The table below uses a color scheme to divide the laws of the 25 countries into three categories. The laws of the first group of countries (red) have nationality laws which do not allow mothers to confer their nationality on their children with no, or very limited exceptions. These laws create the greatest risk of statelessness. The laws of the second group of countries (orange) have made some exceptions for mothers to confer nationality if the father is unknown or stateless. The laws of the third group of countries (yellow) also limit the conferral of nationality by women but additional guarantees ensure that statelessness will only arise in very few circumstances.

Table: Courtesy of UNHCR report

The law in Qatar doesn’t allow mothers to confer nationality on their children, without exception. According to the law of Kuwait, if a Kuwaiti mother has a child with a father who is unknown or whose paternity has not been established, the individual concerned may apply for Kuwaiti citizenship at majority. In such cases, nationality is granted by decree based on the discretionary recommendation of the Minister of Interior. However, this is an extraordinary measure that occurs rarely in practice.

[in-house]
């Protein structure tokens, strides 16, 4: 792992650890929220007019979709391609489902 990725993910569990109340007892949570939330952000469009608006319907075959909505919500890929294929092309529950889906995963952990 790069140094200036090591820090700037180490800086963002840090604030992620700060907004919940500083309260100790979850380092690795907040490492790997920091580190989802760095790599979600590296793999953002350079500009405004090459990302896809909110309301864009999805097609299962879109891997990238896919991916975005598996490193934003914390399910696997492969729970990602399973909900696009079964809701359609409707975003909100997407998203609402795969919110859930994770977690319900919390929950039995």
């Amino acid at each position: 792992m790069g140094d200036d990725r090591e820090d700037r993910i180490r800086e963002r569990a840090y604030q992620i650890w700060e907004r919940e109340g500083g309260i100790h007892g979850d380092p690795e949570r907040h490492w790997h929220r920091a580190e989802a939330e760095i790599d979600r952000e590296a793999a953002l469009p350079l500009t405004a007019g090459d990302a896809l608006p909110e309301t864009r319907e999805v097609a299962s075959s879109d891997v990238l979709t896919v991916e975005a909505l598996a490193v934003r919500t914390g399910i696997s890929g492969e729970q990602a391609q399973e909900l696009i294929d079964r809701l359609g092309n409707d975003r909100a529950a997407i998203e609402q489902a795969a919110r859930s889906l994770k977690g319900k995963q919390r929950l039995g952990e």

The nationality law of Lebanon also allows only Lebanese fathers to confer their nationality on their children in all circumstances. Women can only confer their citizenship if the child is born out of marriage and recognized while a minor by the Lebanese mother.

The nationality laws of Jordan, Libya, Saudi Arabia and the United Arab Emirates do not allow women nationals married to foreign nationals to pass their nationality to their children. However, they do permit women nationals to confer their nationality on their children in certain circumstances such as where fathers are unknown, stateless, of unknown nationality or do not establish filiation.